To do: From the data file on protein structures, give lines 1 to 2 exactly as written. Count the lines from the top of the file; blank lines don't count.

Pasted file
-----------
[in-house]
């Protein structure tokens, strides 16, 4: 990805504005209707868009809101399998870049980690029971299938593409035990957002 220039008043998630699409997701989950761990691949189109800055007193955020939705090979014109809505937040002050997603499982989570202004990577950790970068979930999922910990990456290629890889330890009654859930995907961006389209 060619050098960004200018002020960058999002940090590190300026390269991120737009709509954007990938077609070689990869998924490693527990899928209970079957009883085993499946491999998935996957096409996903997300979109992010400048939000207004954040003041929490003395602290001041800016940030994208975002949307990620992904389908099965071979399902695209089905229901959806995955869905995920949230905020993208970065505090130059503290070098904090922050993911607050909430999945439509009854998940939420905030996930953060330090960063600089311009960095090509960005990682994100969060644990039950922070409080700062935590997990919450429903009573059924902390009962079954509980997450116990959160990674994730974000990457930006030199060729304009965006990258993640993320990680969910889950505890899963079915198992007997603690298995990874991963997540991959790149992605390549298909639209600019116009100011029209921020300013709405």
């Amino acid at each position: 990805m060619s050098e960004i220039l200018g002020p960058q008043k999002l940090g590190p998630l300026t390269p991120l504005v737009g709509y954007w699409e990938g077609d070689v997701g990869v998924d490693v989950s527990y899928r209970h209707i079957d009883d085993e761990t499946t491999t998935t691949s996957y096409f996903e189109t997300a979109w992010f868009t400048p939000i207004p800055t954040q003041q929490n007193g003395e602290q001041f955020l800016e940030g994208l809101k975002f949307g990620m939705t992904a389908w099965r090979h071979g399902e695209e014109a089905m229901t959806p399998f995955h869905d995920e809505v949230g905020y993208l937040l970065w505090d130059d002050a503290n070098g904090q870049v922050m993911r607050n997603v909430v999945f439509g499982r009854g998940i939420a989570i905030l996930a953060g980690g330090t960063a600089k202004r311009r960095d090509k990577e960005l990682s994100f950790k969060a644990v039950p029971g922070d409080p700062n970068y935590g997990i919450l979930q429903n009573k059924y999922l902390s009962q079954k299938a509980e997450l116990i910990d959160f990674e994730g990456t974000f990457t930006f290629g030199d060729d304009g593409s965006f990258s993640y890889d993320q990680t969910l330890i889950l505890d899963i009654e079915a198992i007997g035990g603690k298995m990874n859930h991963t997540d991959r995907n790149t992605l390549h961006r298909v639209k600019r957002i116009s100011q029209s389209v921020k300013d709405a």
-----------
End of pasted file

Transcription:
[in-house]
């Protein structure tokens, strides 16, 4: 990805504005209707868009809101399998870049980690029971299938593409035990957002 220039008043998630699409997701989950761990691949189109800055007193955020939705090979014109809505937040002050997603499982989570202004990577950790970068979930999922910990990456290629890889330890009654859930995907961006389209 060619050098960004200018002020960058999002940090590190300026390269991120737009709509954007990938077609070689990869998924490693527990899928209970079957009883085993499946491999998935996957096409996903997300979109992010400048939000207004954040003041929490003395602290001041800016940030994208975002949307990620992904389908099965071979399902695209089905229901959806995955869905995920949230905020993208970065505090130059503290070098904090922050993911607050909430999945439509009854998940939420905030996930953060330090960063600089311009960095090509960005990682994100969060644990039950922070409080700062935590997990919450429903009573059924902390009962079954509980997450116990959160990674994730974000990457930006030199060729304009965006990258993640993320990680969910889950505890899963079915198992007997603690298995990874991963997540991959790149992605390549298909639209600019116009100011029209921020300013709405």